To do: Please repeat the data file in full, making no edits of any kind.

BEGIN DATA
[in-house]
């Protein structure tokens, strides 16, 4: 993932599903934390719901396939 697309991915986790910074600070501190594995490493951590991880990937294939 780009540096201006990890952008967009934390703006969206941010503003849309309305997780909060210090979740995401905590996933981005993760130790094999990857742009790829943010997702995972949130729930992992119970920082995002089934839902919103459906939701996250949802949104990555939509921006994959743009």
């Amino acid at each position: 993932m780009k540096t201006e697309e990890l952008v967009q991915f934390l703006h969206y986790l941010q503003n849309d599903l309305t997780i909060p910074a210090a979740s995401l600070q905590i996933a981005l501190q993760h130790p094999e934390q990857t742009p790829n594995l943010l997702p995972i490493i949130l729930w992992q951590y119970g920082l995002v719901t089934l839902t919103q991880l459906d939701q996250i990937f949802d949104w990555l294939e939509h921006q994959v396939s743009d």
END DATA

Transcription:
[in-house]
């Protein structure tokens, strides 16, 4: 993932599903934390719901396939 697309991915986790910074600070501190594995490493951590991880990937294939 780009540096201006990890952008967009934390703006969206941010503003849309309305997780909060210090979740995401905590996933981005993760130790094999990857742009790829943010997702995972949130729930992992119970920082995002089934839902919103459906939701996250949802949104990555939509921006994959743009």
């Amino acid at each position: 993932m780009k540096t201006e697309e990890l952008v967009q991915f934390l703006h969206y986790l941010q503003n849309d599903l309305t997780i909060p910074a210090a979740s995401l600070q905590i996933a981005l501190q993760h130790p094999e934390q990857t742009p790829n594995l943010l997702p995972i490493i949130l729930w992992q951590y119970g920082l995002v719901t089934l839902t919103q991880l459906d939701q996250i990937f949802d949104w990555l294939e939509h921006q994959v396939s743009d």